US-Funded Conservation in African Rainforests is Resounding Failure: Report

An international effort by the U.S., the European Union, and other donors to protect Africa’s equatorial rainforests is failing and requires a radical change to conserve wildlife and protect surrounding communities, a new report has found.

Despite the high cost of the project, which received hundreds of millions from international donors, conservation efforts in the Congo Basin have not stopped biodiversity from dwindling or militaristic “guns and guards” from threatening the livelihoods of local populaces, the UK-based Rainforest Foundation (RFUK) revealed on Thursday.

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Researchers spent 18 months interviewing people in Cameroon, the Central African Republic, the Democratic Republic of Congo, Gabon, and the Republic of Congo, including four detailed case studies outlined in the report, titled Protected Areas in the Congo Basin: Failing both People and Biodiversity (pdf).

They found that poaching remains persistent despite increased restrictions on protected areas and security patrolling by eco-guards, which has led to mammal populations such as elephants, bongos, gorillas, and chimpanzees declining at an “alarming rate.”

Meanwhile, there is consistent neglect or violation of mechanisms in place to safeguard the surrounding communities’ rights to “lands, livelihoods, participation, and consultation as well as fundamental rights and freedoms, including in the context of conservation,” the group found. Communities in several protected areas reported abuse and other human rights violations, particularly by park rangers.


“The current approach to protecting rainforests is not only unfair on local communities, but ineffective in protecting nature,” said RFUK executive director and report co-author Simon Counsell. “A new, more sustainable, form of conservation is needed in Africa’s rainforests which works with local people to secure their rights and protect their environment, rather than working against them. International donors need to carefully consider whether their support to strict forest preservation is currently effective.”

The biggest of those donors is the U.S. Agency for International Development (USAID), which gave at least $110 million between 2004 and 2010, and has pledged to give $50 million more from 2013 to 2018. USAID is closely followed by the EU, which gave $118m between 1992 and 2010.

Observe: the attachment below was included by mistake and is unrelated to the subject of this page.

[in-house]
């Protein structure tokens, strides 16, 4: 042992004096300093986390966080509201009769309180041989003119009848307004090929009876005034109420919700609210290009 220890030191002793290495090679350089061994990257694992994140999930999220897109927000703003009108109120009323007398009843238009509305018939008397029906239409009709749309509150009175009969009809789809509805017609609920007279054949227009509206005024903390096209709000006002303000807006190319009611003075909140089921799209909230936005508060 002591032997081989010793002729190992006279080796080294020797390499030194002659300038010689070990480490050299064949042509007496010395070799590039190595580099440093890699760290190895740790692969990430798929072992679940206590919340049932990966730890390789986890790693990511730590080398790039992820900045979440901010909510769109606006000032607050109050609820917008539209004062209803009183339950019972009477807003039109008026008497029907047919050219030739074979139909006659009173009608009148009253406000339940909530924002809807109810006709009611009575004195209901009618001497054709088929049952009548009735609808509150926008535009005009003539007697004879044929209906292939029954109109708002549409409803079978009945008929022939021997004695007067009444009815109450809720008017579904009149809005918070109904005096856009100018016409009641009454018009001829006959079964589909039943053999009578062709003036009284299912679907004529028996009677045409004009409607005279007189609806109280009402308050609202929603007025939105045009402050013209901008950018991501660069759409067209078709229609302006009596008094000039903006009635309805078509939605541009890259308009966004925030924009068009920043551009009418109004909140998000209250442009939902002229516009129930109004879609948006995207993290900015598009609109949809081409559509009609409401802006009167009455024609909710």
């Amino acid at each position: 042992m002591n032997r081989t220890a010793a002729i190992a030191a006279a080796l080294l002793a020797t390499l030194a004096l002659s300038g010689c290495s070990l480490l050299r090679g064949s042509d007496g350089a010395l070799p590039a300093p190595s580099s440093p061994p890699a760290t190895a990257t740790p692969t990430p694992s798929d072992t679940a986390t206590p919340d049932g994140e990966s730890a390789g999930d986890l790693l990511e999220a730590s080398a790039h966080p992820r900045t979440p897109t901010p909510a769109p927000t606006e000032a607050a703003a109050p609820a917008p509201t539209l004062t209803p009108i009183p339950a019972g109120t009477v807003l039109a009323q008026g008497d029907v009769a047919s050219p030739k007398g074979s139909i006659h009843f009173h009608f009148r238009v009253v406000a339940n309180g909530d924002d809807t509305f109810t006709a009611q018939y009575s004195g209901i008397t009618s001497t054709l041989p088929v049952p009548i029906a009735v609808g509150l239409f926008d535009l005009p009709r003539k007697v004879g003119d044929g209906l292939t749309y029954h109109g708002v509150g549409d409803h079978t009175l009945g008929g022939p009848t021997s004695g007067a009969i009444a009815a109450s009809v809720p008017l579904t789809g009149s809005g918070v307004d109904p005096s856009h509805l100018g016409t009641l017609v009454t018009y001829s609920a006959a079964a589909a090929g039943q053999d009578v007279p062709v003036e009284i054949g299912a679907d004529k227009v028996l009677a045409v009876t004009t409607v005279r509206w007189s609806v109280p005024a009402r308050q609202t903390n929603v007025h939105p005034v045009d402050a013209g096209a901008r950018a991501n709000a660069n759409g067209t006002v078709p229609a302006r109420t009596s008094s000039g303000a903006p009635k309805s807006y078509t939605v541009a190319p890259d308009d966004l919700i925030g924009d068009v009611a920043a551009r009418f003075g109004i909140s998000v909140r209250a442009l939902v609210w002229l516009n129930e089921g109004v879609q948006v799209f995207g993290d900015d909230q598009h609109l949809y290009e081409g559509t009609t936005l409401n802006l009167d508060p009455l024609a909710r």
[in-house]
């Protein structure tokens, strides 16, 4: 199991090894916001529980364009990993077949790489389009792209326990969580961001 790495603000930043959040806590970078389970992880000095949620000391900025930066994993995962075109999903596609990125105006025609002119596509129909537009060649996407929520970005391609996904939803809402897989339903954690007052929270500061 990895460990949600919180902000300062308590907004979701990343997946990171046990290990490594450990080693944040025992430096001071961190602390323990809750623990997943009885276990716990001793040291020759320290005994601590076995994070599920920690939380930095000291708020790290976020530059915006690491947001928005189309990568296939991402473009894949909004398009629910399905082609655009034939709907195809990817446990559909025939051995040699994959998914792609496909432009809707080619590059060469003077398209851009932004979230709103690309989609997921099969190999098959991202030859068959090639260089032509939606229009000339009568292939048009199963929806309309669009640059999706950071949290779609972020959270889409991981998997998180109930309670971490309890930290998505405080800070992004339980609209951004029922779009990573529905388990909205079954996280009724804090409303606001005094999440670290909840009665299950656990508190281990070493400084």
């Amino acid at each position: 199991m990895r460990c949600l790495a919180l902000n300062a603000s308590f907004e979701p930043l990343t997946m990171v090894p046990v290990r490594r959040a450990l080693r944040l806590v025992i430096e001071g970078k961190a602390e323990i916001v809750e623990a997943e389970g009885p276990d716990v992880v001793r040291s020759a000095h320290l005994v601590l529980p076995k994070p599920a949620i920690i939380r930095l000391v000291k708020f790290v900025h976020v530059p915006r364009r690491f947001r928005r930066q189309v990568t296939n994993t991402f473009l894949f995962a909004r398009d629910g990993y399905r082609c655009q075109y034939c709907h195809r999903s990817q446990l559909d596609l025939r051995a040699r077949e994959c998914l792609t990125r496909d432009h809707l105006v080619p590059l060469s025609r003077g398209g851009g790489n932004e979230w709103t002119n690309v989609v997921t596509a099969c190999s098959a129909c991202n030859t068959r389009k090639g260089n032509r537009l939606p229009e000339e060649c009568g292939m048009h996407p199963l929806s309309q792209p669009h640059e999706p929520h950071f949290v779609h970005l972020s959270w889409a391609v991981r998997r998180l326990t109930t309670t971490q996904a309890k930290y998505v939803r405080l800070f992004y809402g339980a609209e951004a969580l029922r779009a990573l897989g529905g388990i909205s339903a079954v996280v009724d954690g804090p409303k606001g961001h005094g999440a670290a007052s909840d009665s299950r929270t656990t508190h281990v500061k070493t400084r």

“Taking into account all the money that has come through organizations such as WWF and WCS (Wildlife Conservation Society) from private donations and foundations, we calculate that probably $400m has been spent on these protected areas in the last 15 years or so, and quite possibly as much as $500m,” Counsell told the Guardian.

In light of these systemic problems, RFUK recommends “a shift away from the conventional people-free parks philosophy to one that could approach the remaining Congo Basin rainforests not as pristine nature to be saved from humans, but as biocultural landscapes where local communities are part of the equation.”

That includes adopting “a common position committed to rigorously upholding the relevant national and international laws, standards and norms concerning respect of indigenous and community rights in their funding for conservation programs in the Congo Basin,” among other recommendations.

Counsell said, “We are calling on those directly involved in protected area management in the Congo Basin to ensure that conservation projects in the region do not cause the displacement or abuse of the rights of some of the poorest people on the planet.”

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